We reported previously that BALB/c mice immunized with a polysaccharide (PS) antigen isolated from immunotype 1 Pseudomonas aeruginosa and vinblastine sulfate develop T cell-mediated protective immunity, despite their failure to produce specific antibody. In vitro, Lyt-1-,2+, I-J+ T cells from vinblastine- and PS-immunized mice kill P. aeruginosa by secretion of a bactericidal lymphokine. BALB/c mice immunized with PS alone generate neither protective antibodies nor a protective T cell response. The current studies indicate that T cells from mice immunized with PS alone significantly suppress the bactericidal activity of T cells from mice immunized with vinblastine and PS. The suppressor T cells are of the same Lyt-1-,2+, I-J+ phenotype as the bactericidal T cells. Suppression is mediated by a soluble product of these suppressor T cells which both inhibits T cell proliferation and interferes with the production or release of the bactericidal lymphokine. Cyclophosphamide, used in other systems to remove suppressor T cells, fails to enhance bacterial killing and does not inhibit suppressor cell activity. These studies indicate that immunization with PS elicits responses in two functionally distinct subgroups of Lyt-1-,2+, I-J+ T cells, and that these cells are distinguishable by their sensitivity to vinblastine sulfate.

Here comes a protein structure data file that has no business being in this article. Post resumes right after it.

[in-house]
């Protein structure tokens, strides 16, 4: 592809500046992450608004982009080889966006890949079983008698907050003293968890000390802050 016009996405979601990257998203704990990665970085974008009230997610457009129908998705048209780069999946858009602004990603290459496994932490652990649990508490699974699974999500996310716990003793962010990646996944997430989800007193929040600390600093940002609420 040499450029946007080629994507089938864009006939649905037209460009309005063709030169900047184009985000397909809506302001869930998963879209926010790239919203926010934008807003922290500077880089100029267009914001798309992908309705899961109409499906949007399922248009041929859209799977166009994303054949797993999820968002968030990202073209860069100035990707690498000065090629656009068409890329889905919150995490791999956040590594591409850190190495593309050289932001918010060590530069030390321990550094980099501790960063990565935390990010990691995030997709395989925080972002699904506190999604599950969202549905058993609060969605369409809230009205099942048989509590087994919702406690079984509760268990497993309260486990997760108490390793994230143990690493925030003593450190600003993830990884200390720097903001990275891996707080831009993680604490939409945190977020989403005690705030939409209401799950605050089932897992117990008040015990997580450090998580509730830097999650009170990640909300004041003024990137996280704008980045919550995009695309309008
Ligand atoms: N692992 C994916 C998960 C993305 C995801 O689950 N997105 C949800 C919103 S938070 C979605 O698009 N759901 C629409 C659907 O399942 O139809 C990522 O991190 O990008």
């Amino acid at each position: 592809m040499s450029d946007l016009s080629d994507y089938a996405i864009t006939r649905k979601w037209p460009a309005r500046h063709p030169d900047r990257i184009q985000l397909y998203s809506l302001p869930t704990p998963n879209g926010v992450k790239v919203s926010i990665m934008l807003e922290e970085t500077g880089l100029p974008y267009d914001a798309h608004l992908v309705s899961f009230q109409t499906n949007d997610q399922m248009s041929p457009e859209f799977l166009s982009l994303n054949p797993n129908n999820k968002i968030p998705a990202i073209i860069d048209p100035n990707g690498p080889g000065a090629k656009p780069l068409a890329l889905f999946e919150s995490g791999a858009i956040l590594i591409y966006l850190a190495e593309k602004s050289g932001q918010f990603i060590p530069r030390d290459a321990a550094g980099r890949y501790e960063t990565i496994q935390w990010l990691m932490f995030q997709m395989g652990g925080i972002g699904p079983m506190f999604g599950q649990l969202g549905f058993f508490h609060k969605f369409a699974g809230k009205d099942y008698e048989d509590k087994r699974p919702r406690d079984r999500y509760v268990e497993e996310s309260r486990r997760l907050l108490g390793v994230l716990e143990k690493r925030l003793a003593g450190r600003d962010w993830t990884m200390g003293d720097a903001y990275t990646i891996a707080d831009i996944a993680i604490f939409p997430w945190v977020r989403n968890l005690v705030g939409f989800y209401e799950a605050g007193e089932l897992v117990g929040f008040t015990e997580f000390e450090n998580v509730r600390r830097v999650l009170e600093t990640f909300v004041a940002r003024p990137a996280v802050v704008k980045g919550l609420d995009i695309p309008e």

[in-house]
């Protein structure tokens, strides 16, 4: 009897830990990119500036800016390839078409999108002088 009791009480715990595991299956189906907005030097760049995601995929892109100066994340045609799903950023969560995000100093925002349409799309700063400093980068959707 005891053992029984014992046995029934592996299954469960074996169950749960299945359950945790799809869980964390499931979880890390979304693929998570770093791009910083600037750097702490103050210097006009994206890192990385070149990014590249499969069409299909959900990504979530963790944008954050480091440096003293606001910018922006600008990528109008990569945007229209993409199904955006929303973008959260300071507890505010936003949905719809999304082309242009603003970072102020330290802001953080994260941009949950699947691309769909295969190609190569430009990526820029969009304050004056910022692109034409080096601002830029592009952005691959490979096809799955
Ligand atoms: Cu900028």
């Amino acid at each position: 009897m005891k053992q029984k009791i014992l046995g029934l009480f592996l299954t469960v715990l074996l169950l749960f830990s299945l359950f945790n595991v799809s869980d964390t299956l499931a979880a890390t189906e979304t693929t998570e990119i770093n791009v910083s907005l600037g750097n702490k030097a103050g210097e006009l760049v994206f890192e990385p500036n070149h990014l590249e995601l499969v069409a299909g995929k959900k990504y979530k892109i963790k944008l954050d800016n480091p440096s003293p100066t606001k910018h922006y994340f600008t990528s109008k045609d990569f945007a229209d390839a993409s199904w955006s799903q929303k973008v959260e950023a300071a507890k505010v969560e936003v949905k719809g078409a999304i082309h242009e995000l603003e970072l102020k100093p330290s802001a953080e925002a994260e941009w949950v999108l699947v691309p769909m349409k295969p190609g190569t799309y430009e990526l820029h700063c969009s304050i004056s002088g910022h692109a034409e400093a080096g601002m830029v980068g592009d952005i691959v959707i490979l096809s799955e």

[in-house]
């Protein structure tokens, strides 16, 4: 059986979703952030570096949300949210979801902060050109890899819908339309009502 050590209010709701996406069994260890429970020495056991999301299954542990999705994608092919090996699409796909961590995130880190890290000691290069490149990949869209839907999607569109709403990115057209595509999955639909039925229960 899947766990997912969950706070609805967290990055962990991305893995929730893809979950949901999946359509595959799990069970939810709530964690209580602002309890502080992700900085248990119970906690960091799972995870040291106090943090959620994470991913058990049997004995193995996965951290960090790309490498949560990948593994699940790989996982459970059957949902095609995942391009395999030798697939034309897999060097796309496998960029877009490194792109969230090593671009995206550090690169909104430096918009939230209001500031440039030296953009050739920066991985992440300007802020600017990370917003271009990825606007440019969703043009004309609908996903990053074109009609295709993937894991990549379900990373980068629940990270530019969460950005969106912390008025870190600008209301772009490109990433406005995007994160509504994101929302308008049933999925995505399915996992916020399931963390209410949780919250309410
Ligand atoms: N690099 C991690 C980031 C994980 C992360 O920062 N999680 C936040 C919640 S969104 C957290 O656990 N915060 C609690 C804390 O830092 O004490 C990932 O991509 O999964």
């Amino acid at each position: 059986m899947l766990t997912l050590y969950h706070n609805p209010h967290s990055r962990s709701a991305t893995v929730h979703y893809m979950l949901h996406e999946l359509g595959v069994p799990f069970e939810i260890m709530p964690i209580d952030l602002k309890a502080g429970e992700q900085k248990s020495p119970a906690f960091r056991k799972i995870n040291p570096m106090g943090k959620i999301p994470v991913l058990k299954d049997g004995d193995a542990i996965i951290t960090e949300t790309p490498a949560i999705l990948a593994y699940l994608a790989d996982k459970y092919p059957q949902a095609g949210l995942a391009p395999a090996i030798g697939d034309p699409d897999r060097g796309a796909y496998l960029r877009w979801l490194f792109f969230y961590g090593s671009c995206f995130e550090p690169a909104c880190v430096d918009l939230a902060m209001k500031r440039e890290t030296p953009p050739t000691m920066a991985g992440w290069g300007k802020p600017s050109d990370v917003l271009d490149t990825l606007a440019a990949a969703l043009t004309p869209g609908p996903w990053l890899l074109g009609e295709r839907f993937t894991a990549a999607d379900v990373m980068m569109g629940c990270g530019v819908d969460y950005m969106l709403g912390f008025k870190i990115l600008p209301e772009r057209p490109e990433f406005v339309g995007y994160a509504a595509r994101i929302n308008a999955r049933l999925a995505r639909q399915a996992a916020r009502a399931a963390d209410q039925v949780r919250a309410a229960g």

|Number of pages||6|
|Journal||Journal of Immunology|
|State||Published - 1986|